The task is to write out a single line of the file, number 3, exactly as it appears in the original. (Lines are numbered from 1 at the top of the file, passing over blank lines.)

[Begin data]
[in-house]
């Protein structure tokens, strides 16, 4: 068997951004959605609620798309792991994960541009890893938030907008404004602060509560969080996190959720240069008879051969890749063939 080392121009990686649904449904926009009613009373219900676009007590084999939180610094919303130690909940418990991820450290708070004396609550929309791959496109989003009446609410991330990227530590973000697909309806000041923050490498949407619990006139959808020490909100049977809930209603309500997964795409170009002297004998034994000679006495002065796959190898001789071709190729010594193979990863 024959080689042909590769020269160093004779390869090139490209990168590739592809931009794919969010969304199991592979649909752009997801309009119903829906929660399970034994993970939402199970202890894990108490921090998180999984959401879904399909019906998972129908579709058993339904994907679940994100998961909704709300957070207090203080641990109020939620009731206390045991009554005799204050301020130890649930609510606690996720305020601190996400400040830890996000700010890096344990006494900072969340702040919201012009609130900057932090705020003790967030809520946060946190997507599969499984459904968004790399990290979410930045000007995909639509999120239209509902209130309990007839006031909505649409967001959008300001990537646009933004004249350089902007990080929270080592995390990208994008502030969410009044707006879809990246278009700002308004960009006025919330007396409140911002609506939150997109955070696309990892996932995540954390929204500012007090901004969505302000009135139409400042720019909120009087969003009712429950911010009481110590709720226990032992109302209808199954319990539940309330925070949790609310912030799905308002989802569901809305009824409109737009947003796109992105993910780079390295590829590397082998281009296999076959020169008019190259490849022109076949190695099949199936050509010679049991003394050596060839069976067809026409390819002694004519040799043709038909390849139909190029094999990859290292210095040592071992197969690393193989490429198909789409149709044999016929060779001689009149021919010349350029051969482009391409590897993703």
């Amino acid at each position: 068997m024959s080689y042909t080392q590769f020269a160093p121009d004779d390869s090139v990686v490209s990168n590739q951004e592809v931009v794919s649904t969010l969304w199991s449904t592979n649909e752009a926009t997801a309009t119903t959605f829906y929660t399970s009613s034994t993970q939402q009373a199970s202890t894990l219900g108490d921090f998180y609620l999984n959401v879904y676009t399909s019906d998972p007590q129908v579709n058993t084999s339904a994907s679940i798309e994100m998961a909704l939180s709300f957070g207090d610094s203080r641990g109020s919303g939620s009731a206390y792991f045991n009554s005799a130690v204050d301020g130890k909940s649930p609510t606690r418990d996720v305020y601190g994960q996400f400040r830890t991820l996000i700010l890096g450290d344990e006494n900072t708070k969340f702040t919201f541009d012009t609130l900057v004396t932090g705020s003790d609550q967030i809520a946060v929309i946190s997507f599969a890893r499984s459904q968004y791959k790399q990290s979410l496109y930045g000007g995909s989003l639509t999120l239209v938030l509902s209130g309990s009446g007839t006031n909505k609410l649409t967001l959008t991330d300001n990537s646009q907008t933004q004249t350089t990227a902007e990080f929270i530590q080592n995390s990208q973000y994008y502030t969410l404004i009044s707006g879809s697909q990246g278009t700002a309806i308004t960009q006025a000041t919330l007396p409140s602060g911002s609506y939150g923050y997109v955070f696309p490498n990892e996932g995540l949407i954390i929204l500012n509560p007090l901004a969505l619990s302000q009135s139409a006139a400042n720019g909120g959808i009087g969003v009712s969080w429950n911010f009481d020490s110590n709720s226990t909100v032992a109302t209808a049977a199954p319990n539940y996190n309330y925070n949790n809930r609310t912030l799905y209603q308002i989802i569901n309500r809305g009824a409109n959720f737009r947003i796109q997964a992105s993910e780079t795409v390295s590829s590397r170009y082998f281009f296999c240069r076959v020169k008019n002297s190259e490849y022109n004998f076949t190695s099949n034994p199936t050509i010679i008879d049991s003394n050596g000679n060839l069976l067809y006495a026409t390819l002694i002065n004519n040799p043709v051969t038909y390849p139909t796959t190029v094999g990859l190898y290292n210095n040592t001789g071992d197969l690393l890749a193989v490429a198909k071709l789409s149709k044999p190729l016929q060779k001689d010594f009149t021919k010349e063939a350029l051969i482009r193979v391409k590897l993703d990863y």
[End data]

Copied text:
């Amino acid at each position: 068997m024959s080689y042909t080392q590769f020269a160093p121009d004779d390869s090139v990686v490209s990168n590739q951004e592809v931009v794919s649904t969010l969304w199991s449904t592979n649909e752009a926009t997801a309009t119903t959605f829906y929660t399970s009613s034994t993970q939402q009373a199970s202890t894990l219900g108490d921090f998180y609620l999984n959401v879904y676009t399909s019906d998972p007590q129908v579709n058993t084999s339904a994907s679940i798309e994100m998961a909704l939180s709300f957070g207090d610094s203080r641990g109020s919303g939620s009731a206390y792991f045991n009554s005799a130690v204050d301020g130890k909940s649930p609510t606690r418990d996720v305020y601190g994960q996400f400040r830890t991820l996000i700010l890096g450290d344990e006494n900072t708070k969340f702040t919201f541009d012009t609130l900057v004396t932090g705020s003790d609550q967030i809520a946060v929309i946190s997507f599969a890893r499984s459904q968004y791959k790399q990290s979410l496109y930045g000007g995909s989003l639509t999120l239209v938030l509902s209130g309990s009446g007839t006031n909505k609410l649409t967001l959008t991330d300001n990537s646009q907008t933004q004249t350089t990227a902007e990080f929270i530590q080592n995390s990208q973000y994008y502030t969410l404004i009044s707006g879809s697909q990246g278009t700002a309806i308004t960009q006025a000041t919330l007396p409140s602060g911002s609506y939150g923050y997109v955070f696309p490498n990892e996932g995540l949407i954390i929204l500012n509560p007090l901004a969505l619990s302000q009135s139409a006139a400042n720019g909120g959808i009087g969003v009712s969080w429950n911010f009481d020490s110590n709720s226990t909100v032992a109302t209808a049977a199954p319990n539940y996190n309330y925070n949790n809930r609310t912030l799905y209603q308002i989802i569901n309500r809305g009824a409109n959720f737009r947003i796109q997964a992105s993910e780079t795409v390295s590829s590397r170009y082998f281009f296999c240069r076959v020169k008019n002297s190259e490849y022109n004998f076949t190695s099949n034994p199936t050509i010679i008879d049991s003394n050596g000679n060839l069976l067809y006495a026409t390819l002694i002065n004519n040799p043709v051969t038909y390849p139909t796959t190029v094999g990859l190898y290292n210095n040592t001789g071992d197969l690393l890749a193989v490429a198909k071709l789409s149709k044999p190729l016929q060779k001689d010594f009149t021919k010349e063939a350029l051969i482009r193979v391409k590897l993703d990863y």